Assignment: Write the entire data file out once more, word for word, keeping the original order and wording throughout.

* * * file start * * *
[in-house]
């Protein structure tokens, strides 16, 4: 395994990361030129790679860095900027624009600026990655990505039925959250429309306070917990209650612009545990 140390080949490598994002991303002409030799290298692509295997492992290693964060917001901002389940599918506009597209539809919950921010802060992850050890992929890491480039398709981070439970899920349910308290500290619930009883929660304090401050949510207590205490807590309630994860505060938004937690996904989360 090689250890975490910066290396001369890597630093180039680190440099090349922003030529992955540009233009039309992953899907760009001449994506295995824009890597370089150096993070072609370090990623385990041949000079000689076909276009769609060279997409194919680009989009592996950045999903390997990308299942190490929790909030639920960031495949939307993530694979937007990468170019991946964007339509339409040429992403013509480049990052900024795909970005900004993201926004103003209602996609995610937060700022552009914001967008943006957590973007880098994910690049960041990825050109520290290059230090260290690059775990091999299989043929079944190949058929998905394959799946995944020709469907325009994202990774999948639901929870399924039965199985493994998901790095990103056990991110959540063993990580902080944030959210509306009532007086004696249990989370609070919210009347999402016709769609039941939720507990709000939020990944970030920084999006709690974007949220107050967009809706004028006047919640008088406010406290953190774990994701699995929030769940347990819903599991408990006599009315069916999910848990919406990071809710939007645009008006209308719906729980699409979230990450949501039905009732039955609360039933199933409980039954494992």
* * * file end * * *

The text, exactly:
[in-house]
């Protein structure tokens, strides 16, 4: 395994990361030129790679860095900027624009600026990655990505039925959250429309306070917990209650612009545990 140390080949490598994002991303002409030799290298692509295997492992290693964060917001901002389940599918506009597209539809919950921010802060992850050890992929890491480039398709981070439970899920349910308290500290619930009883929660304090401050949510207590205490807590309630994860505060938004937690996904989360 090689250890975490910066290396001369890597630093180039680190440099090349922003030529992955540009233009039309992953899907760009001449994506295995824009890597370089150096993070072609370090990623385990041949000079000689076909276009769609060279997409194919680009989009592996950045999903390997990308299942190490929790909030639920960031495949939307993530694979937007990468170019991946964007339509339409040429992403013509480049990052900024795909970005900004993201926004103003209602996609995610937060700022552009914001967008943006957590973007880098994910690049960041990825050109520290290059230090260290690059775990091999299989043929079944190949058929998905394959799946995944020709469907325009994202990774999948639901929870399924039965199985493994998901790095990103056990991110959540063993990580902080944030959210509306009532007086004696249990989370609070919210009347999402016709769609039941939720507990709000939020990944970030920084999006709690974007949220107050967009809706004028006047919640008088406010406290953190774990994701699995929030769940347990819903599991408990006599009315069916999910848990919406990071809710939007645009008006209308719906729980699409979230990450949501039905009732039955609360039933199933409980039954494992």